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|Volume 11 |Issue 37| September 21, 2012 ||
Dyeing to Stick Around
Creating intricate and exquisite handmade crafts from natural ingredients is considered a dying art as countless young people overlook it for modern professions that didn't even exist a generation ago. This, however, has not stopped passionate and experienced artisans in the Asia Pacific region from sharing their knowledge among one another, in the hopes that working together will increase global interest in their craft's survival.
World Crafts Council (WCC) Asia Pacific and Bengal Foundation hosted a workshop last week in Dhaka for an international delegation as part of WCC's Natural Dye Programme. The Training of Trainers Workshop is the first of its kind, with experts sharing dyeing techniques from their respective countries in the hope that reviving organic dyes will allow it to replace chemical dyes commonly used across the world.
“This programme is for the people who have learnt to go back and teach others in their countries so that we will have a core group of trainers,” explains Ruby Ghuznavi, President of National Crafts Council of Bangladesh and former managing director of Aranya. “Within our region, we are trying to share the expertise so that more and more people will produce it as the market is there. Normally the market is the problem but we have the demand, we just can't push the supply until we have more producers.
“There are some countries like Oman who don't use these crafts at all but they have come as an observer so they may ask any of us to come and teach them.” She concludes, “So the whole purpose is for the transfer of technology.”
During the seven day workshop, Master Craftsmen from Thailand, Nepal, Laos, Malaysia, India, Pakistan, Bhutan and Bangladesh demonstrated dyeing techniques of 12 basic colours from natural resources, which singly or as a combination of colours create a wide repertoire of shades. Some of the ingredients used included leaves, flowers, plants, bark and waste materials. While madder, indigo and stick lac are expensive, waste materials like onion skins and jack wood saw dust are not.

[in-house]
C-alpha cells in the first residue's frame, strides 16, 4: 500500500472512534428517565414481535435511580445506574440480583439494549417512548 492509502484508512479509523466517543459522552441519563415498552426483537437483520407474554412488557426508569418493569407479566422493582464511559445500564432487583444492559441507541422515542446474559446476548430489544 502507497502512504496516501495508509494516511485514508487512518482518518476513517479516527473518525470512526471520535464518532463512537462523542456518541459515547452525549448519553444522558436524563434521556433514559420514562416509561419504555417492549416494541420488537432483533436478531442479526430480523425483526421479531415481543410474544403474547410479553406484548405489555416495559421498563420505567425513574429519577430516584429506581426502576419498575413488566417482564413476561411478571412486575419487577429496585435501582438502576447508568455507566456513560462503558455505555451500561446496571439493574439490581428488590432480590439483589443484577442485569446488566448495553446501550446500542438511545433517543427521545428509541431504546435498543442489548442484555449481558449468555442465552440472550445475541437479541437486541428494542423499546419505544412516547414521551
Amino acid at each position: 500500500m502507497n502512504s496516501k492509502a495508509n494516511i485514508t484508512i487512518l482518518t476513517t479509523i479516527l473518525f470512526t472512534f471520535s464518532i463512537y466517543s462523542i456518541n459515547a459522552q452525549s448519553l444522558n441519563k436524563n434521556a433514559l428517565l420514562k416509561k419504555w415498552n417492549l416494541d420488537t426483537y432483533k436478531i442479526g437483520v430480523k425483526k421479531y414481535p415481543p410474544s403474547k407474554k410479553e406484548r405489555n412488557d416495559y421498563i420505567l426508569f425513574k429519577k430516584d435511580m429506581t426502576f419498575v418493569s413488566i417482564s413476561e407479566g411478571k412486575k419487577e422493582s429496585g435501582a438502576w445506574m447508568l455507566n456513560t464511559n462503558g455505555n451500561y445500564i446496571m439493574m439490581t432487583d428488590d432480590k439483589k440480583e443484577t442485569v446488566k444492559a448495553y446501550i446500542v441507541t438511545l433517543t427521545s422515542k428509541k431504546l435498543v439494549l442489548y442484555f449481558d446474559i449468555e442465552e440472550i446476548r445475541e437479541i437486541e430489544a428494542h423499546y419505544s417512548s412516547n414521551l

Konthong Nanthavongdouangsy Saisanith, an award-winning craftswoman from Laos, explains some of the laborious techniques she shared with international colleagues. “We use different types of materials, so like jack wood, we have to soak for two hours and then boil for six hours so that a rich colour comes out in the water. It needs a lot of time.” There were also colour fast natural ingredients such as tea waste, presented by the Indian delegation, which can produce different shades of brown.
“What we're trying to do at the moment in Bangladesh is standardise the colours,” says Ghuznavi. “Many other countries are too, so that when you get an export order or even a domestic order you can repeat it. The idea is to standardise it to make it cost effective.”
Natural dye materials, much like all organic products, have become increasingly popular not only for the 'fair-trade'-conscious West but for local markets too. The problem many of the delegates face is not a lack of demand but in fact a limitation to the supply.
“To tell you the truth, Aranya has been doing this for 20 years but our production is not something you can do at mass production,” admits Ghuznavi. “And most of the export market, they want large production so all of us work with the smaller stores. I've worked [internationally] but on limited orders. When they ask me 'what's your minimum?' I say I have a maximum.”